771called by extensions outside the standard Perl distribution and by the
772operating system and its utilities. Note especially that the string
773value of C<$!> and the error messages given by external utilities may
774be changed by C<LC_MESSAGES>. If you want to have portable error
265f5c4a 775codes, use C<%!>. See L<Errno>.
14280422
DD
776
777=head1 SECURITY
778
5a964f20 779Although the main discussion of Perl security issues can be found in
14280422
DD
780L<perlsec>, a discussion of Perl's locale handling would be incomplete
781if it did not draw your attention to locale-dependent security issues.
5a964f20
TC
782Locales--particularly on systems that allow unprivileged users to
783build their own locales--are untrustworthy. A malicious (or just plain
14280422
DD
784broken) locale can make a locale-aware application give unexpected
785results. Here are a few possibilities:
786
787=over 4
788
789=item *
790
791Regular expression checks for safe file names or mail addresses using
5a964f20 792C<\w> may be spoofed by an C<LC_CTYPE> locale that claims that
14280422
DD
793characters such as "E<gt>" and "|" are alphanumeric.
794
795=item *
796
e38874e2
DD
797String interpolation with case-mapping, as in, say, C<$dest =
798"C:\U$name.$ext">, may produce dangerous results if a bogus LC_CTYPE
799case-mapping table is in effect.
800
801=item *
802
14280422
DD
803A sneaky C<LC_COLLATE> locale could result in the names of students with
804"D" grades appearing ahead of those with "A"s.
805
806=item *
807
5a964f20 808An application that takes the trouble to use information in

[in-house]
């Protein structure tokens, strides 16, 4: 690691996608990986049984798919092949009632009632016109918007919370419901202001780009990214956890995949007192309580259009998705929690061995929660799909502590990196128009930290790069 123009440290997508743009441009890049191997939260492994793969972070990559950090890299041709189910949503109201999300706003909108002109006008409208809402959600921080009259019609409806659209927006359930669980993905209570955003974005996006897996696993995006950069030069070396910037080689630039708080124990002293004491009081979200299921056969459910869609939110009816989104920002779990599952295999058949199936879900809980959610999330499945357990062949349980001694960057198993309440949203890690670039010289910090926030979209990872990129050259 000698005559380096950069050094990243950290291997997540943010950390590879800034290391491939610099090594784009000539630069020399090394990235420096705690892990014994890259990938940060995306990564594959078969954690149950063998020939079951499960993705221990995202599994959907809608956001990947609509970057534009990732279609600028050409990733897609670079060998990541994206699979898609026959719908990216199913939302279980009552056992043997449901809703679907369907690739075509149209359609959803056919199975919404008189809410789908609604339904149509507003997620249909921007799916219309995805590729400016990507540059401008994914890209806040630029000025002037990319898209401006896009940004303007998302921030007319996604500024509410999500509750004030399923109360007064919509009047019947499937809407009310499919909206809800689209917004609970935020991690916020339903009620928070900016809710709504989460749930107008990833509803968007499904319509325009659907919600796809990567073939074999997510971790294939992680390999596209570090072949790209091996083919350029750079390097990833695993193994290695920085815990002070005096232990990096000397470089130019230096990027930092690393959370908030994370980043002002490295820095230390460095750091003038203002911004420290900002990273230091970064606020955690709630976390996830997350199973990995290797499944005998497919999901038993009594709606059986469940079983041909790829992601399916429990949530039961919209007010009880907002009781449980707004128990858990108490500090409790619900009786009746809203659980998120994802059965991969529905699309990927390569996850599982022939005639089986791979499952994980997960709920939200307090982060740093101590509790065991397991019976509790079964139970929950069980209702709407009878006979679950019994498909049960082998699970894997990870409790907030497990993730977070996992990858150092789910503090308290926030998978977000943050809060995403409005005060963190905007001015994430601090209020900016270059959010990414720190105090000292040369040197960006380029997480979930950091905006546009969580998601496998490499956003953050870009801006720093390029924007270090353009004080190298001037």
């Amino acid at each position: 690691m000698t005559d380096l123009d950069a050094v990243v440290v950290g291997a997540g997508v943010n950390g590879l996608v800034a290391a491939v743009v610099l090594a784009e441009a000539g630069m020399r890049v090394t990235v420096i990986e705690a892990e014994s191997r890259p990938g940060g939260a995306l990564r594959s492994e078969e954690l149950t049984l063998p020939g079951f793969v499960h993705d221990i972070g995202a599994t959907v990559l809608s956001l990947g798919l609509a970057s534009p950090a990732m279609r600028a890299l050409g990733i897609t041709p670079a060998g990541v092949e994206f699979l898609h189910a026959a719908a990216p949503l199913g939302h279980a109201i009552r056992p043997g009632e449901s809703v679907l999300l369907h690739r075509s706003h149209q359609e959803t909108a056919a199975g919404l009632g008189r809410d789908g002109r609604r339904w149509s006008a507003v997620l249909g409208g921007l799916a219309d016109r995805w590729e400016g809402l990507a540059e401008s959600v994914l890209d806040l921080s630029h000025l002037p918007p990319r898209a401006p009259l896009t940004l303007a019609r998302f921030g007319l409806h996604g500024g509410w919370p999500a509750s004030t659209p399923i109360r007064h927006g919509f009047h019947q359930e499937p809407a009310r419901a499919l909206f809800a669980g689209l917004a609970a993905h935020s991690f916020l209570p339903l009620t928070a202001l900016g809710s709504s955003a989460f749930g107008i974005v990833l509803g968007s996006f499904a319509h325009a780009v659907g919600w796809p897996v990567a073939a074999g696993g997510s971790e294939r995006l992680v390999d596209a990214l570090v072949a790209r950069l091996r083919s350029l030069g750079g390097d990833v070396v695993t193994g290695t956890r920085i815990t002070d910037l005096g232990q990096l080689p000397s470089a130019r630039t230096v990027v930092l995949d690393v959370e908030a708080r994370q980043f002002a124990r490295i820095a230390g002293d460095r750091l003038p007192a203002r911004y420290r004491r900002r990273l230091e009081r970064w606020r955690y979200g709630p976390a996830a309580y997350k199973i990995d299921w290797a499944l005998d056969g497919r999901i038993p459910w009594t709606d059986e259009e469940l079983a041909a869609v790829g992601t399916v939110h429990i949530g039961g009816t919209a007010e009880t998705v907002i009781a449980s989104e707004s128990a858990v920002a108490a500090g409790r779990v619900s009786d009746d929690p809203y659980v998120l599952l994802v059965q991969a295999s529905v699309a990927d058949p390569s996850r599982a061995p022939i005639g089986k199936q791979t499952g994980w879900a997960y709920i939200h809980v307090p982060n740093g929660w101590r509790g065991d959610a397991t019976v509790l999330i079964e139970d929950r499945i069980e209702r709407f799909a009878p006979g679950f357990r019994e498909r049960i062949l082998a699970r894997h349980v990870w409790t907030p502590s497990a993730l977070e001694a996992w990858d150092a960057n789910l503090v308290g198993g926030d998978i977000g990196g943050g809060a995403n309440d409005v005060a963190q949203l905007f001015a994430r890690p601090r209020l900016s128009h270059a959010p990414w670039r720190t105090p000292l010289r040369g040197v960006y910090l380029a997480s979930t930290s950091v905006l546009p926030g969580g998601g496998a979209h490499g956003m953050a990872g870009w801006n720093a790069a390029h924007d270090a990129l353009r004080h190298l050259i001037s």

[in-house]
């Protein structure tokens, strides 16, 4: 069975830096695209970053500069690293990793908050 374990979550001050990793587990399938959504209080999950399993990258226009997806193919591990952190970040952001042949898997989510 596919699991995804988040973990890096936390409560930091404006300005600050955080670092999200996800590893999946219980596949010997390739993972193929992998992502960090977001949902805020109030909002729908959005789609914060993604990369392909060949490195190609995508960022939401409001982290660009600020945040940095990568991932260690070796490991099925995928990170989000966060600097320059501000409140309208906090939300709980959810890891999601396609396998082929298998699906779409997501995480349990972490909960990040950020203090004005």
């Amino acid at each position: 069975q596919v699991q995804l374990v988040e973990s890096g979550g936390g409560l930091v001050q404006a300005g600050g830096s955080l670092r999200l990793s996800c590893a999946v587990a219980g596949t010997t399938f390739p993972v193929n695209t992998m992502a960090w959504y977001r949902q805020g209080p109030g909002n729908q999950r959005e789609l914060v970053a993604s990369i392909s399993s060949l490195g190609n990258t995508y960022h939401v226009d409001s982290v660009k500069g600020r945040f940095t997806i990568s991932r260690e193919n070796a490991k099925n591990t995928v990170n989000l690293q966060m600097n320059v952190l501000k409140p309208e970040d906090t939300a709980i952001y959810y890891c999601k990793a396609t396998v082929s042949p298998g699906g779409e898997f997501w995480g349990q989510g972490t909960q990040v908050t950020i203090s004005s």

14280422 809C<LC_MONETARY> may format debits as if they were credits and vice versa
5a964f20 810if that locale has been subverted. Or it might make payments in US
14280422
DD
811dollars instead of Hong Kong dollars.
812
813=item *
814
39332f68 815The date and day names in dates formatted by C<strftime()> could be
14280422 816manipulated to advantage by a malicious user able to subvert the
5a964f20 817C<LC_DATE> locale. ("Look--it says I wasn't in the building on
14280422
DD
818Sunday.")
819
820=back
821
822Such dangers are not peculiar to the locale system: any aspect of an
5a964f20 823application's environment which may be modified maliciously presents
14280422 824similar challenges. Similarly, they are not specific to Perl: any
5a964f20 825programming language that allows you to write programs that take
14280422
DD
826account of their environment exposes you to these issues.
827
5a964f20
TC
828Perl cannot protect you from all possibilities shown in the
829examples--there is no substitute for your own vigilance--but, when
14280422 830C<use locale> is in effect, Perl uses the tainting mechanism (see
5a964f20 831L<perlsec>) to mark string results that become locale-dependent, and
14280422 832which may be untrustworthy in consequence. Here is a summary of the
5a964f20 833tainting behavior of operators and functions that may be affected by
14280422
DD
834the locale:
835
836=over 4
837
551e1d92
RB
838=item *
839
840B<Comparison operators> (C<lt>, C<le>, C<ge>, C<gt> and C<cmp>):
14280422
DD
841